International rating agency Standard and Poor’s have affirmed Egypt’s long term and short-term foreign and local currency sovereign credit ratings, the agency announced 16 May in an official statement, putting the country’s outlook at “stable”.
“The affirmation reflects our view that official donors will continue to provide the Egyptian government sufficient foreign currency funds to manage the country’s short-term fiscal and external financing needs,” the agency said in its statement. “We expect ongoing support from official lenders over the next 12 months as the Egyptian authorities try to address the country’s political and economic challenges.”
The agency added that it expects former Minister of Defence Abdel Fattah Al-Sisi to win the coming presidential elections, which will take place on 26 and 27 May.
“He has run on a platform that includes suppression of the Muslim Brotherhood, a policy that is in line with those of some GCC states,” the agency’s statement read.
It added, however, that if elements of Egyptian society are radicalised by these same policies, the possibilities of “escalating violence” and “feelings of disenfranchisement” among the population might increase.
“If this comes to pass, we believe that Egypt’s political tensions will persist, and structural weaknesses in its fiscal and external accounts will continue,” S&P’s statement noted.
The agency forecasted that Egypt is expected to receive further support funds the Gulf Cooperation Council (GCC) states, however.
During the current fiscal year, the Kingdom of Saudi Arabia, United Arab Emirates and Kuwait have pledged and provided around $15bn, which according to S&P will help the country in avoiding balance-of-payment problems during the coming 12 months.
“In our forecast, Egypt’s net international reserves will likely stabilise at more than two months of current account payments in 2014-2017,” the agency said.”
In March, following a meeting with Prime Minister Ibrahim Mehleb, CBE Governor Hesham Ramez said foreign reserves are “secure and will rise constantly due the revenue increases the country witnessed during the past period.
“Over the same period, we estimate its external debt [net of official reserves and financial sector external assets] will be a relatively modest 23% of current account receipts (CARs) in 2013,” it added.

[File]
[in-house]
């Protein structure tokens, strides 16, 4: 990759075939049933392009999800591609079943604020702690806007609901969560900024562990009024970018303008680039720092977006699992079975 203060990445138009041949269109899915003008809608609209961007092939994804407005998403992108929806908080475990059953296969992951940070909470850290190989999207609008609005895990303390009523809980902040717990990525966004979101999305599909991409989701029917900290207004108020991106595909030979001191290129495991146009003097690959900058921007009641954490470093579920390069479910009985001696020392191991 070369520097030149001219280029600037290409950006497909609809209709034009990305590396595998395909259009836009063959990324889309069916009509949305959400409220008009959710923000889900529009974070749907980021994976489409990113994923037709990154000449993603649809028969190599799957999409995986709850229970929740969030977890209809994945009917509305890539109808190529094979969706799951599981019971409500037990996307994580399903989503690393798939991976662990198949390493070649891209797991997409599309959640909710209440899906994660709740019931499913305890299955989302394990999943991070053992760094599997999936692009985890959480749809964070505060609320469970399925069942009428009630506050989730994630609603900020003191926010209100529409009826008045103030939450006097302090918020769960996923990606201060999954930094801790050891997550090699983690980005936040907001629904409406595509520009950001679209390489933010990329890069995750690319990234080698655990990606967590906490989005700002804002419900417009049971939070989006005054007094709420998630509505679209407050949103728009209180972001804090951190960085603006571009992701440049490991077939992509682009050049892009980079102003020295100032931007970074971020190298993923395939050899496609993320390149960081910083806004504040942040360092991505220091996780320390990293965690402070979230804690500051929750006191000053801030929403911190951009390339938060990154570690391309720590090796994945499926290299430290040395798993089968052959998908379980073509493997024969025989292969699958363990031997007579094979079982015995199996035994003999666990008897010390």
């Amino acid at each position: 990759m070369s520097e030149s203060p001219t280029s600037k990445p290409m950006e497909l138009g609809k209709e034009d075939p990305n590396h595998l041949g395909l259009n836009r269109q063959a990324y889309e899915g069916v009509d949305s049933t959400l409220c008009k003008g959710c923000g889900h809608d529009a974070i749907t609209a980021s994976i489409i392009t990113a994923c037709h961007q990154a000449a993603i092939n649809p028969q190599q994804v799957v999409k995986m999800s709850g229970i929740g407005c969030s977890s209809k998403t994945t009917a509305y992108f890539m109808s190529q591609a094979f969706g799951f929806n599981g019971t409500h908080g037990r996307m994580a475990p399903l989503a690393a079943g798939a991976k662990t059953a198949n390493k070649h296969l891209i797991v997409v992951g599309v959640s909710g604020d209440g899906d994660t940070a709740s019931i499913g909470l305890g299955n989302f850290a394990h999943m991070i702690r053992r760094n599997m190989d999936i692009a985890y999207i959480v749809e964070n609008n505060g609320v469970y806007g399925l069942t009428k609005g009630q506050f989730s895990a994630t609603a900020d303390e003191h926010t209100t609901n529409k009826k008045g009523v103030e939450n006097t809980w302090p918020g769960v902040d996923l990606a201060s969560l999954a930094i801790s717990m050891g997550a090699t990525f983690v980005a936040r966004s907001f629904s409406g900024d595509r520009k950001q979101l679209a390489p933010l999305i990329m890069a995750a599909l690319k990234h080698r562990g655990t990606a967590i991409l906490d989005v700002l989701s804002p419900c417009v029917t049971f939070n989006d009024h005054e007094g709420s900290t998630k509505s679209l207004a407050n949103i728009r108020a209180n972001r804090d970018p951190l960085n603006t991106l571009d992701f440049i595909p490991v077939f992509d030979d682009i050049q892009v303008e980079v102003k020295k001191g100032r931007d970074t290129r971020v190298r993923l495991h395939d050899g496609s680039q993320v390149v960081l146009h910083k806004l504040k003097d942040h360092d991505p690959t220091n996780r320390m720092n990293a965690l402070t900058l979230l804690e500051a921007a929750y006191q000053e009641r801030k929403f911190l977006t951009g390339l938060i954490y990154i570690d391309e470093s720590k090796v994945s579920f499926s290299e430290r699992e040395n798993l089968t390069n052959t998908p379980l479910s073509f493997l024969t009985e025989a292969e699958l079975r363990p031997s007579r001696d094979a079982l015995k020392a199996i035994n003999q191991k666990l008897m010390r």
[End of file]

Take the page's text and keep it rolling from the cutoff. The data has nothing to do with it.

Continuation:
Estimates of Standard & Poor’s have shown that Egypt’s net external liability position has reached “a much more significant 100% of CARs” in 2013.
Evaluating the government’s finances, S&P argued that they are weak, estimating the annual change in general government nominal debt as an average of 11% of the gross domestic product(GDP) between 2014 and 2017.
The agency noted that it has not factored in any positive impact from the stimulus packages, which were announced in October 2013 and February 2014 with a total worth of 3% of GDP.
Last week, Minister of Planning and International Cooperation told the Daily News Egypt that many of the first stimulus package’s projects are expected to be finalised before 30 June, while the rest will be completed by the end of 2014. The minister pointed out that by the end of April 60% of the first stimulus package projects, which started in November, was completed.
The agency also forecasted that the net general government debt will peak at about 79% of GDP in 2014, a sharp rise compared to 68% in 2012. S&P also mentioned that between 2012 and 2013, the general government interest payment of debts surged from 27% of revenues to 34% of revenues.
“We consider the government's ability to raise revenues or cut spending as limited, particularly given Egypt's shortfall in basic services,” the agency said.
“We also think the government's contingent fiscal liabilities from the financial sector and public enterprises are limited,” S&P added.
Discussing the risks to the government’s medium-term credit standing, the agency said that it is high, adding that it still does not see “a risk of imminent default”.
In May 2013, the international rating agency downgraded Egypt’s long-term rating to CCC+ from B-. The short-term rating also slipped from B to C. Between October 2011 and December 2012, the agency downgraded Egypt’s ratings four consecutive months.